A word with Manager of Community Safety Dave Dickson.Posted by Williams Lake Tribune on Thursday, July 27, 2017
Dangers from damaged trees, ash pits, livestock and wildlife on area roads and persistent smokey conditions are all things residents can except should they return home.
Cariboo Chilcotin MLA Donna Barnett and Cariboo-Prince George MP Todd Doherty both gave emotional speeches about the unprecedented wildfires and evacuations in the region.
“There’s controversy about why we couldn’t come home earlier. Well I can tell you, you couldn’t come home earlier and you are now to listen to them, to listen when they say you are on alert, on alert 24/7. I was in the sky last night with your local politicians and there is so much burning out there yet and we know fire season doesn’t start in the Cariboo Chilcotin, and I’m not (trying to) scare you, until August. So please look after each other and welcome home,” Barnett said.
Doherty said the Cariboo Chilcotin area is not out of the woods yet in terms of risk and that residents will likely remain on “high alert” for the remainder of the summer. He also toured the area by air and roadways.
“My heart broke in seeing the devastation and knowing that it is going to be a while before we can piece people’s lives back together, but that’s what we do in the Cariboo and the Chilcotin, is we do community very well,” Doherty said, also acknowledging the many individuals who worked independently on the early days of the fires.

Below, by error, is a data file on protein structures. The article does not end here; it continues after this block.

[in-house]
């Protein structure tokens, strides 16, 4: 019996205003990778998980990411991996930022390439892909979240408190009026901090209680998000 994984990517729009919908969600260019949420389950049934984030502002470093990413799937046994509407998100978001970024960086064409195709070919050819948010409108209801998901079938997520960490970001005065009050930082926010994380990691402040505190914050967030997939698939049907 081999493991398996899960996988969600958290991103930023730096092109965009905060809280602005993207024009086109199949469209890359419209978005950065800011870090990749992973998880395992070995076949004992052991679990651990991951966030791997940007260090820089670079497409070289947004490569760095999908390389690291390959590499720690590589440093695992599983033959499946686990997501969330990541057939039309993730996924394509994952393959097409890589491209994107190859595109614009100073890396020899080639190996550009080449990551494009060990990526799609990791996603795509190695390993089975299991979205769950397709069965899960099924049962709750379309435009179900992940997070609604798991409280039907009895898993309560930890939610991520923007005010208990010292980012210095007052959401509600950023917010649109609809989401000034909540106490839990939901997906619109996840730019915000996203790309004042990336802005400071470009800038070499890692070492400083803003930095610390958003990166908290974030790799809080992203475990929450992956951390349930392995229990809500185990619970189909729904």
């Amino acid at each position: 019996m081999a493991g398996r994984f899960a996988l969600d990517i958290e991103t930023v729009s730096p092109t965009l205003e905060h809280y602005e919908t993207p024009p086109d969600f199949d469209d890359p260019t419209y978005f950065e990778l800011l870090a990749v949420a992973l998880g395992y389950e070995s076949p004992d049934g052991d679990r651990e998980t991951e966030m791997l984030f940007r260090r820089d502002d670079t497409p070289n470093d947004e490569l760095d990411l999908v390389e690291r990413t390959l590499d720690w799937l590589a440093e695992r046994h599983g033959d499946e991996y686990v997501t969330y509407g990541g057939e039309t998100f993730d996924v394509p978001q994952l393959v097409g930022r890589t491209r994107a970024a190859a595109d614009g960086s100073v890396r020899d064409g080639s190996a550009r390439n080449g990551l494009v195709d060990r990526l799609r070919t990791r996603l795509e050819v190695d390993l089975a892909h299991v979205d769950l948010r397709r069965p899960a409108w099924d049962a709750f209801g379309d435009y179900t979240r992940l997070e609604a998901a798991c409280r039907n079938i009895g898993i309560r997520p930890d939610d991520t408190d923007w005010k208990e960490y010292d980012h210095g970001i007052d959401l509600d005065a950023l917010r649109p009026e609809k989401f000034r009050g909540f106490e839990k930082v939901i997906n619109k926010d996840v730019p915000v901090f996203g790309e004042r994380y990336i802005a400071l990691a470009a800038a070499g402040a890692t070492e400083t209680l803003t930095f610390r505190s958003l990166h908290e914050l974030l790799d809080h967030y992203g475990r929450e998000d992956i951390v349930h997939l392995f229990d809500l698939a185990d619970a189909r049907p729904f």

“There are stories of local contractors, local foresters, local First Nations, local ranchers that did whatever they needed to do, they disobeyed orders, we don’t condone that, but they saved property and likely saved lives, and for that I want to say thanks to everybody.”
Cobb was questioned as to how how he came to the decision to allow re-entry given the risks the fires still pose.
He responded by saying it wasn’t an easy decision and that he and officials looked at the fires from the air and later evaluated the risk and decided together to bring people home.
“We know there’s a risk, and we can’t not emphasis that, but we can’t keep people away forever.”
Following the announcement, the Resiliency Centre in Williams Lake opened from 2 p.m until 8 p.m. and will be opened for the next ten days from 8 a.m. to 8 p.m. for any needs of returning evacuees.
One of the biggest concerns for residents afar has been whether Red Cross will continue to fund evacuees choosing to stay away during the alert.
Angela Hill of the Canadian Red Cross said both evacuees and those choosing to return to the evacuation alert areas will receive an additional $600 in assistance this week.
She added that those already registered with Red Cross do not have to do so again in order to get the funds.
Here are some answers to questions regarding Red Cross assistance. For more information on the wildfires please go to www.wltribune.com.Posted by Williams Lake Tribune on Thursday, July 27, 2017
Anyone who has yet to receive assistance can register at the Resiliency Centre at Boitanio Mall where those concerns can be met.
Those still under an evacuation order are asked to wait until they can return home to visit the Red Cross at the Resiliency Centre, however, there are many other services available there should they wish to stop in.
For any inquiries relating to the Red Cross, evacuees can contact them at 1-800-863-6582.
City officials said essential services in Williams Lake are up and running, such as the hospital and some grocery stores. Many other businesses may not be up and running for a while, Cobb said.
Just a few hours after the city’s evacuation order was changed to an alert, several members of the Williams Lake Fire Department set up along Highway 97 north and south to welcome residents home as a light rain fell in the area.